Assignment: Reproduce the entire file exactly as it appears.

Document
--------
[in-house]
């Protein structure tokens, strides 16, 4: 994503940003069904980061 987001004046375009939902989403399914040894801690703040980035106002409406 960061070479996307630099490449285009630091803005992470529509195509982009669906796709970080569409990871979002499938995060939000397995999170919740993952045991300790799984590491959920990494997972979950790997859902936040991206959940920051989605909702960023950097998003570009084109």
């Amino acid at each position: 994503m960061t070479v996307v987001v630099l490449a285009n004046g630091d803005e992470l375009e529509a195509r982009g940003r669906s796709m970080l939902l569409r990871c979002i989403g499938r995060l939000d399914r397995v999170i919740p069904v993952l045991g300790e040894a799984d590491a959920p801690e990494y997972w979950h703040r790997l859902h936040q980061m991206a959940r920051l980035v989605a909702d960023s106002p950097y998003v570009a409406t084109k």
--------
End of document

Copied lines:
[in-house]
């Protein structure tokens, strides 16, 4: 994503940003069904980061 987001004046375009939902989403399914040894801690703040980035106002409406 960061070479996307630099490449285009630091803005992470529509195509982009669906796709970080569409990871979002499938995060939000397995999170919740993952045991300790799984590491959920990494997972979950790997859902936040991206959940920051989605909702960023950097998003570009084109």
């Amino acid at each position: 994503m960061t070479v996307v987001v630099l490449a285009n004046g630091d803005e992470l375009e529509a195509r982009g940003r669906s796709m970080l939902l569409r990871c979002i989403g499938r995060l939000d399914r397995v999170i919740p069904v993952l045991g300790e040894a799984d590491a959920p801690e990494y997972w979950h703040r790997l859902h936040q980061m991206a959940r920051l980035v989605a909702d960023s106002p950097y998003v570009a409406t084109k």